independent

Wednesday 22 May 2019

Fingallians are the first priority as Paul Flynn calls time

Gaelic Games

Rory Kerr

When Pat Gilroy brought his Dublin team to Lawless Park for the annual Dubstars Challenge in 2010, Paul Flynn - who retired from inter-county football last week - was an unknown quantity.

Ciaran Whelan had just retired, leaving a big hole in the middle third, and with the exception of Bernard Brogan and his brother Alan, Dublin were crying out for quality forwards.

Their breakthrough win over Kerry in the 2011 All-Ireland win would change the mould and Flynn played a pivotal figure at half forward where he won the first of four All-Stars.

Flynn walks away as Dublin chase a historic five-in-a-row, but the newly appointed GPA chief executive stated he had given all he could give.

'Since my back surgery last year I've struggled to reach the fitness required for inter-county and to reach the standards that I set for myself. While my heart says play on, unfortunately my body says it's time to call it a day.

'I've loved every minute of my journey with Dublin football and to have played in front of its dedicated and passionate supporters has allowed me to make memories that I will cherish forever. I move on now with gratitude to the next chapter of my life.'

Roll back to 2008 when he made his championship debut against Westmeath. For the next two seasons he would struggle to break into the pack. But his time at DCU - where he roomed with former Player of the Year Micheal Murphy - would shape him as a footballer.

Under Niall Moyna he would would win two Sigerson Cup medals and under Jim Gavin he would flourish.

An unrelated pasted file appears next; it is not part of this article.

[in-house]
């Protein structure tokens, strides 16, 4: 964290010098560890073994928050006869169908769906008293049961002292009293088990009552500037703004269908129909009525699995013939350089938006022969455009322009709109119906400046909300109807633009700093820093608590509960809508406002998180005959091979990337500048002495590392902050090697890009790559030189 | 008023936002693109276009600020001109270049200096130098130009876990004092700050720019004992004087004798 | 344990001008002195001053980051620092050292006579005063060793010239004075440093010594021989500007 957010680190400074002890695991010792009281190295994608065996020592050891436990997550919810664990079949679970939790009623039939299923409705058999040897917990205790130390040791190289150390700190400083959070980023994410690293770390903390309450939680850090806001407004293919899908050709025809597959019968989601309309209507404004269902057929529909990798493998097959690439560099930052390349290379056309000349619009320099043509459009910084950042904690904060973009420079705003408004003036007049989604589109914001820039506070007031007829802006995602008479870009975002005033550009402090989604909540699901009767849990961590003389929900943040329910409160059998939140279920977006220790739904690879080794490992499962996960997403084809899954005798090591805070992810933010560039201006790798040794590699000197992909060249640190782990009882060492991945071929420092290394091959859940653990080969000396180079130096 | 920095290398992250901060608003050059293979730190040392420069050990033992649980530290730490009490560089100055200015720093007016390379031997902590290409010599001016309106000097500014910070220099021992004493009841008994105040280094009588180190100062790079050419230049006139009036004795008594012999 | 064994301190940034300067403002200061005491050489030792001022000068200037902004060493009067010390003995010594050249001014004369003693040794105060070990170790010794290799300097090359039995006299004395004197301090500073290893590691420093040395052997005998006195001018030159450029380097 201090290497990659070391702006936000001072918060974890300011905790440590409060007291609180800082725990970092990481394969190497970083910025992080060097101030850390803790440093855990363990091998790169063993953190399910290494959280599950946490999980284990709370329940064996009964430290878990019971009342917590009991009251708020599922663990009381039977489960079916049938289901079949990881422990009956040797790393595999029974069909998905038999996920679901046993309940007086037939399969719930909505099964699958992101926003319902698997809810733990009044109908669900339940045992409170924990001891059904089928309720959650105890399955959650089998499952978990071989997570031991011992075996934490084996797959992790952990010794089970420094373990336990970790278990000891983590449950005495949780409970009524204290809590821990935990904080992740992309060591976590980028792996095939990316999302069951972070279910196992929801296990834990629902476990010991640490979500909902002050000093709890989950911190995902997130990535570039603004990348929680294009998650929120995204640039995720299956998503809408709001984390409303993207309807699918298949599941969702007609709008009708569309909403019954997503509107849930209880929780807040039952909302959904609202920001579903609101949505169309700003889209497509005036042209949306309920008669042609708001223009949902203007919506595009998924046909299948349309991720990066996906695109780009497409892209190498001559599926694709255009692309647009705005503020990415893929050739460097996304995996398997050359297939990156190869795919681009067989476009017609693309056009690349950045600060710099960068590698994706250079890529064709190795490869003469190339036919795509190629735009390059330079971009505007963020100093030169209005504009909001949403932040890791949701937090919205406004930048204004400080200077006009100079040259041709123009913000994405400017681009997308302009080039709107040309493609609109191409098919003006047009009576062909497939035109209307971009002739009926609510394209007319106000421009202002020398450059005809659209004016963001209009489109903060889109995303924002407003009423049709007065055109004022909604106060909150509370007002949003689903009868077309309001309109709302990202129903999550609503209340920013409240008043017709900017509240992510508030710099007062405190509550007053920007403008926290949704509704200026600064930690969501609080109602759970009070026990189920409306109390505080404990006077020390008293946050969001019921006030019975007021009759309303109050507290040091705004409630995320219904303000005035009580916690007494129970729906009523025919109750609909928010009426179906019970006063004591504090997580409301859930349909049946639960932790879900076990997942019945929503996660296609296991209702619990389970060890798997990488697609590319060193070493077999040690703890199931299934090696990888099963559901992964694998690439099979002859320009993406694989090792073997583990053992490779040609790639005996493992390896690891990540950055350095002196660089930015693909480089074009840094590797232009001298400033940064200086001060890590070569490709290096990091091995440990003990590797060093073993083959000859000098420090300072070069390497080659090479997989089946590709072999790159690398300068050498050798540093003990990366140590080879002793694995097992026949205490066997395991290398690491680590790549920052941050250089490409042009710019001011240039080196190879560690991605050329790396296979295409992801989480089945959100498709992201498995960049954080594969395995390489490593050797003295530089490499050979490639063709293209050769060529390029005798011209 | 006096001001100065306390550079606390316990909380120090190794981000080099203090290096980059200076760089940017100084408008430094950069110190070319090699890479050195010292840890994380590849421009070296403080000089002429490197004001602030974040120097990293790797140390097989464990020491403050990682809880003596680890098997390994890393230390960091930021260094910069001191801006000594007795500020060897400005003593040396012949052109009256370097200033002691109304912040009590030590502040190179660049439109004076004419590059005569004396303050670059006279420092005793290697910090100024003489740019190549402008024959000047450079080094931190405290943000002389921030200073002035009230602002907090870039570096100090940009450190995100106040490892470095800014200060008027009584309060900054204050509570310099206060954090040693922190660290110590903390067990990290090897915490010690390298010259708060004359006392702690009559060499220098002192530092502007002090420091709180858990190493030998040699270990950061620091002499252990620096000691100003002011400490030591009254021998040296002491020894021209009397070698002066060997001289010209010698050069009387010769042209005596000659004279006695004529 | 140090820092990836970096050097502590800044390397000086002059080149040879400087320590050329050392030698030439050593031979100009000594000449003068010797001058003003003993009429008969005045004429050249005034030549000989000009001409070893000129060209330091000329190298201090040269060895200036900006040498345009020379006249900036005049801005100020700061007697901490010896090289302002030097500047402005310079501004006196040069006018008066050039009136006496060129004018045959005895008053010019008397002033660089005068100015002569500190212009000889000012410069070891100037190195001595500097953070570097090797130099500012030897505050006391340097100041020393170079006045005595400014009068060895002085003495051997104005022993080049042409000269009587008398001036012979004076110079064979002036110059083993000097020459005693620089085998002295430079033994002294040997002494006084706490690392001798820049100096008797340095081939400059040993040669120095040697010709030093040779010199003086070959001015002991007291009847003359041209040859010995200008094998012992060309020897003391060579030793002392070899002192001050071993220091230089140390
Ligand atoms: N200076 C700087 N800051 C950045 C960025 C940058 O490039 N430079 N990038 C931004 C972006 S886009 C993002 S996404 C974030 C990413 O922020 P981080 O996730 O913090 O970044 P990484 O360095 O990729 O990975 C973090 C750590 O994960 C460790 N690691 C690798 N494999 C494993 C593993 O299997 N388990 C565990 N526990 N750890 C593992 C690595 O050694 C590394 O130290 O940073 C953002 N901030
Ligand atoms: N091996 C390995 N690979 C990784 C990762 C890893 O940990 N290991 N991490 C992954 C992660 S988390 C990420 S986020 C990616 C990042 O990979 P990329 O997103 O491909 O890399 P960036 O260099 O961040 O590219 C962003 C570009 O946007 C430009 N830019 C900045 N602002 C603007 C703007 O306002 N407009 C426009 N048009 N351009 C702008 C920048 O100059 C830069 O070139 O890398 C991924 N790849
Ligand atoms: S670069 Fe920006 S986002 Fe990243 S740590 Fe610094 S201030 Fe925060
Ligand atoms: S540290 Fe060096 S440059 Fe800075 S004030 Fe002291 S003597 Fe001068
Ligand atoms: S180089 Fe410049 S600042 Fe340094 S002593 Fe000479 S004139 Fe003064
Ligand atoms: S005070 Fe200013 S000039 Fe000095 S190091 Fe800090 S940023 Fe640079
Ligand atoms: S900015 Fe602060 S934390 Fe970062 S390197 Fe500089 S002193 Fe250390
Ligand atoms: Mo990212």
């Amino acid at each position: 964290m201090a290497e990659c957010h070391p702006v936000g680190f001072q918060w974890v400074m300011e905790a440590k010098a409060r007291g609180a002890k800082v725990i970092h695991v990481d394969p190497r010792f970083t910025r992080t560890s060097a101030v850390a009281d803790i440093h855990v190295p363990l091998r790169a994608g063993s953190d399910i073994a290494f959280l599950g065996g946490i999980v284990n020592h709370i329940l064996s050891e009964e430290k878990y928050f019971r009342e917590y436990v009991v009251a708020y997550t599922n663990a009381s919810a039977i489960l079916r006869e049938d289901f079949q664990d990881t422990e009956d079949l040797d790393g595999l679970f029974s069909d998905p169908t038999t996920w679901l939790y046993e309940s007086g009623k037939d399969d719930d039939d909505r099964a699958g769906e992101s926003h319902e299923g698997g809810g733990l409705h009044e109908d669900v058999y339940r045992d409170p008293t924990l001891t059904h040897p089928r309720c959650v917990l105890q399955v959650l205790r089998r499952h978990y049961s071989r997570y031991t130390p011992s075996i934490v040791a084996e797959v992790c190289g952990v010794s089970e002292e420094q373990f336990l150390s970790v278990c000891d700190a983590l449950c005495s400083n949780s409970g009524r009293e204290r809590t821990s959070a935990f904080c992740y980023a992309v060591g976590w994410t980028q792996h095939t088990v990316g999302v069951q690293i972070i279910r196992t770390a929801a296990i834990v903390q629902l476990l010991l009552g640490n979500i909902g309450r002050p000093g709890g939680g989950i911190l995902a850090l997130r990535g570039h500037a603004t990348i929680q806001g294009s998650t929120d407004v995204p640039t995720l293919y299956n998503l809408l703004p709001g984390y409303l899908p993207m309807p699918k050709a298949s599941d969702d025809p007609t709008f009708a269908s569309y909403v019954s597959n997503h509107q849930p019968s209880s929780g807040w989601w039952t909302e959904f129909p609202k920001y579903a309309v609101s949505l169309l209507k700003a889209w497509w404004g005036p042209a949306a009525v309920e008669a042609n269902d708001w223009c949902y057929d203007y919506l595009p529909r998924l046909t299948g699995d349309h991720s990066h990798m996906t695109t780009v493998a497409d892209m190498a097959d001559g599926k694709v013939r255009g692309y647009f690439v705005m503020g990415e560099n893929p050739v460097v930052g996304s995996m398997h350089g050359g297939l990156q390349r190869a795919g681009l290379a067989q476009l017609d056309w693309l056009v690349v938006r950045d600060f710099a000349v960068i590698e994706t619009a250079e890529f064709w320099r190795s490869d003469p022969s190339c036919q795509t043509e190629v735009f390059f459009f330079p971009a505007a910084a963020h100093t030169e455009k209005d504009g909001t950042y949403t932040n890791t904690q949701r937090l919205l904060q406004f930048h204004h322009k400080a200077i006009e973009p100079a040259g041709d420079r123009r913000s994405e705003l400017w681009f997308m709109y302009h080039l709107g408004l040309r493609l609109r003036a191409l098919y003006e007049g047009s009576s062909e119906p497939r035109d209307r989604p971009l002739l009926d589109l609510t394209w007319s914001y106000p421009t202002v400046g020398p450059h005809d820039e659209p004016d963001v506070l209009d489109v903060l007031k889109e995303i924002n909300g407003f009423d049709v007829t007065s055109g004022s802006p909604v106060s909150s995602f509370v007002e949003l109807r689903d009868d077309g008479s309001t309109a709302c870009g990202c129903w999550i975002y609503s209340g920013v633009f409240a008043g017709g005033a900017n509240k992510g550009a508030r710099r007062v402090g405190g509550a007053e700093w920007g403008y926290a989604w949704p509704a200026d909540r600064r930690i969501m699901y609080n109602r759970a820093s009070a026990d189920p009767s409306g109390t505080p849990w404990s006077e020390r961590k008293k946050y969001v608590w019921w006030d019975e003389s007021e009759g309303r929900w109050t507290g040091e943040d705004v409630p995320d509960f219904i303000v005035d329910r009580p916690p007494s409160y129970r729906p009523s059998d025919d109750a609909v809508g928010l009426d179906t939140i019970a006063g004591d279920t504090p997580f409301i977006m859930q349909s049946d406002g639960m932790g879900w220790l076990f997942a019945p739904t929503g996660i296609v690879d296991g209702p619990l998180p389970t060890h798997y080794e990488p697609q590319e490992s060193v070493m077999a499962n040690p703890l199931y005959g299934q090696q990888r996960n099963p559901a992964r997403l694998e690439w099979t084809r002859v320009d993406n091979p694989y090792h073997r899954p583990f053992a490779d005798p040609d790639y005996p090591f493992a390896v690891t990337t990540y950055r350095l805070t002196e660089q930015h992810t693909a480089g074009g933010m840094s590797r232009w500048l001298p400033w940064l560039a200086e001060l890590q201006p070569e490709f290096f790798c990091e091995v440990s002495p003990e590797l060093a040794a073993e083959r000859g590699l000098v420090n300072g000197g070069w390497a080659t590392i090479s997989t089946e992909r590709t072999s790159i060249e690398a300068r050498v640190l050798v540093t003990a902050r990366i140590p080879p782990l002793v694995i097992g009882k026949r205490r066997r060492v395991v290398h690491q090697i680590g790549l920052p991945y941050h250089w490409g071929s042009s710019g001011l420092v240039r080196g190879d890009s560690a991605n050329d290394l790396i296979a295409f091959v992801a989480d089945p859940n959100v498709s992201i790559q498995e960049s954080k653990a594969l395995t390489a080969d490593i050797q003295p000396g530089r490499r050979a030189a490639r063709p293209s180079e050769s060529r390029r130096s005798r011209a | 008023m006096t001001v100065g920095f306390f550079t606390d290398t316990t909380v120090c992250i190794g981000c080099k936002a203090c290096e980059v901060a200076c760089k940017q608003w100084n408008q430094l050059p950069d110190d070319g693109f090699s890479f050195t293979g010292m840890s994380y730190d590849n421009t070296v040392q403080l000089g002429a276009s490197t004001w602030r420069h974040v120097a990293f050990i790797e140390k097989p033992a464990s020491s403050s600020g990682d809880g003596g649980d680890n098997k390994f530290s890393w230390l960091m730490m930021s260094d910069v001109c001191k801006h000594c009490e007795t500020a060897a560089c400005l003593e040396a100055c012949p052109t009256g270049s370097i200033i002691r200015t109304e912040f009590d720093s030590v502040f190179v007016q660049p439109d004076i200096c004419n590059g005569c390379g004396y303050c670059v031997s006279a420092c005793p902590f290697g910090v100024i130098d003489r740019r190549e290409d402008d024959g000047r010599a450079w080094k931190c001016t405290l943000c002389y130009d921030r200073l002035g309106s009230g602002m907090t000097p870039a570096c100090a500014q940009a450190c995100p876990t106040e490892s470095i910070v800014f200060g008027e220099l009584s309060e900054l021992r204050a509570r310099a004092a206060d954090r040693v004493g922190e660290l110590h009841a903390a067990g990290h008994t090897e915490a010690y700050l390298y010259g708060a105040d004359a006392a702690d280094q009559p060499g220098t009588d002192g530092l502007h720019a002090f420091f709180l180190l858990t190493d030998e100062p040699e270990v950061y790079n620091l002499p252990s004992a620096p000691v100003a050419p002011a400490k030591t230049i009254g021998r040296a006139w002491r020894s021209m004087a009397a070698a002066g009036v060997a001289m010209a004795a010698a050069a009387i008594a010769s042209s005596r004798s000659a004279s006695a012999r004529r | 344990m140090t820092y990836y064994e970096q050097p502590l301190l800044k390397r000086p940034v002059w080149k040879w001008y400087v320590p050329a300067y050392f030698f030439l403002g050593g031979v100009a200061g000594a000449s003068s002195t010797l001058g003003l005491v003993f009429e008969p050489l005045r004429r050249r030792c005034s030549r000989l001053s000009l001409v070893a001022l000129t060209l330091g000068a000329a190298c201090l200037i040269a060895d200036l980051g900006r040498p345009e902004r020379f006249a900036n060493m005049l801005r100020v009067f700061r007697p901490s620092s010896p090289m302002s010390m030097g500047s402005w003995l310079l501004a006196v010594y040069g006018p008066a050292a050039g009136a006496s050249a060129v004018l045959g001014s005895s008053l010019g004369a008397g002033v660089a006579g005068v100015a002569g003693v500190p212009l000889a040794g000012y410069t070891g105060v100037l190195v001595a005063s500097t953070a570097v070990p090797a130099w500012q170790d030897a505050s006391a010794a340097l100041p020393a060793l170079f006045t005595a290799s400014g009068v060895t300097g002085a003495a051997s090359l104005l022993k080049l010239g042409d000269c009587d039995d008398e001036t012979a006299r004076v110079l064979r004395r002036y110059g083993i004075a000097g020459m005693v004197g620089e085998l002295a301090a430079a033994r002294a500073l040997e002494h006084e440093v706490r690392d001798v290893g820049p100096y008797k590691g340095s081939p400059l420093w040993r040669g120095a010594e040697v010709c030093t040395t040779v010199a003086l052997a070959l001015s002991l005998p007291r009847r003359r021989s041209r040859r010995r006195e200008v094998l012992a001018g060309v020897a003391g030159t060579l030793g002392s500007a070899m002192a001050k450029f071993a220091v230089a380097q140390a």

The half forward division had in the past been a problem area for Dublin. You had the likes of Senan Connell and Alan Brogan, who soldiered well under Paul Caffrey without ever getting the just rewards, but Flynn's arrival would make it a more formidable unit.

He would join forces with fellow Fingal man Bryan Cullen, who famously lifted the Sam Maguire in 2011. Whilst Cullen was your all-American line-breaker, Flynn's ability to pick out the pass - not to mention his uncanny knack for kicking from far out - would soon make him a favourite with Dublin fans.

Outside of Dublin and DCU, Flynn remained a dedicated clubman - and an obliging one at that.

In 2010 Mick Kennedy would pull off something of a coup when persuading Flynn to line out with the hurlers in their Junior A Championship Final against St Judes in Parnell Park. Flynn would duly score a point as the Swords outfit lifted the title.

But it was with the footballers that Flynn concentrated his efforts. He was the guiding force for Fingallians in their attempts to achieve Senior status. Three times in succession they lost out in Intermediate club finals before finally getting over the line against Ballymun Kickhams in 2016.

A versatile player who could deviate between midfield and full forward, Flynn had an immense presence on the field.

Dublin's loss after six All-Irelands, five National Football League titles and the four All-Stars, will be Fingallians' gain.

At 32, he has still plenty to offer. There was evidence of that in last month's championship clash with Round Towers Clondalkin where Flynn battled through the pain barrier to hit 1-3 while also linking up well with rising star Shane Howard.

With an important championship game to come against St Maur's in the autumn, Fingallians will undoubtedly want to have Flynn back to his fighting best for what could be their key game of the season.

For the man who seldom says no, rest is probably what Flynn needs in the coming months.

Fingal Independent

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